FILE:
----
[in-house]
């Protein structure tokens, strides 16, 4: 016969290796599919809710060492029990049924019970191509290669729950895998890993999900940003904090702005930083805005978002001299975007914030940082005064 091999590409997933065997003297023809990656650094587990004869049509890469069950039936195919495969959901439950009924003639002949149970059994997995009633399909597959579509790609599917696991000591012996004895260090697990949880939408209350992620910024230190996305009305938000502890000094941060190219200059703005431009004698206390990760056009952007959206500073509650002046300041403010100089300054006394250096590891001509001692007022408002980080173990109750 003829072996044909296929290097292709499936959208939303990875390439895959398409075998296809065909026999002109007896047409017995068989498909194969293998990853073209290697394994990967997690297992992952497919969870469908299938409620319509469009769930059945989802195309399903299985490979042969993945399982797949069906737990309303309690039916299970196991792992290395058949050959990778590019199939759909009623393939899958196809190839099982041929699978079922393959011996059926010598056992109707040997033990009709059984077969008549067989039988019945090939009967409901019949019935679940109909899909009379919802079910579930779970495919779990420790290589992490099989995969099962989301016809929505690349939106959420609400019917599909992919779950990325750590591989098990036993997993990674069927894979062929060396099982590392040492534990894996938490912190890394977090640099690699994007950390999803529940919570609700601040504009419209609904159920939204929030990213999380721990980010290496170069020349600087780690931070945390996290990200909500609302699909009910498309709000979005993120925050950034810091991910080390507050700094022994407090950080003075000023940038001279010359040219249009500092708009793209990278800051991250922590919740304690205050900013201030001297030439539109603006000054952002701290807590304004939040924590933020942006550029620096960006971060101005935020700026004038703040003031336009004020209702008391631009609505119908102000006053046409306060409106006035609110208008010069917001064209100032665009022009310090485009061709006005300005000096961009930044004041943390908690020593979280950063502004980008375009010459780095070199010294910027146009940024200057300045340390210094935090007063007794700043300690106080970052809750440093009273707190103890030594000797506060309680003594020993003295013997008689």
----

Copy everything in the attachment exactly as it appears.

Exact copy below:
[in-house]
């Protein structure tokens, strides 16, 4: 016969290796599919809710060492029990049924019970191509290669729950895998890993999900940003904090702005930083805005978002001299975007914030940082005064 091999590409997933065997003297023809990656650094587990004869049509890469069950039936195919495969959901439950009924003639002949149970059994997995009633399909597959579509790609599917696991000591012996004895260090697990949880939408209350992620910024230190996305009305938000502890000094941060190219200059703005431009004698206390990760056009952007959206500073509650002046300041403010100089300054006394250096590891001509001692007022408002980080173990109750 003829072996044909296929290097292709499936959208939303990875390439895959398409075998296809065909026999002109007896047409017995068989498909194969293998990853073209290697394994990967997690297992992952497919969870469908299938409620319509469009769930059945989802195309399903299985490979042969993945399982797949069906737990309303309690039916299970196991792992290395058949050959990778590019199939759909009623393939899958196809190839099982041929699978079922393959011996059926010598056992109707040997033990009709059984077969008549067989039988019945090939009967409901019949019935679940109909899909009379919802079910579930779970495919779990420790290589992490099989995969099962989301016809929505690349939106959420609400019917599909992919779950990325750590591989098990036993997993990674069927894979062929060396099982590392040492534990894996938490912190890394977090640099690699994007950390999803529940919570609700601040504009419209609904159920939204929030990213999380721990980010290496170069020349600087780690931070945390996290990200909500609302699909009910498309709000979005993120925050950034810091991910080390507050700094022994407090950080003075000023940038001279010359040219249009500092708009793209990278800051991250922590919740304690205050900013201030001297030439539109603006000054952002701290807590304004939040924590933020942006550029620096960006971060101005935020700026004038703040003031336009004020209702008391631009609505119908102000006053046409306060409106006035609110208008010069917001064209100032665009022009310090485009061709006005300005000096961009930044004041943390908690020593979280950063502004980008375009010459780095070199010294910027146009940024200057300045340390210094935090007063007794700043300690106080970052809750440093009273707190103890030594000797506060309680003594020993003295013997008689």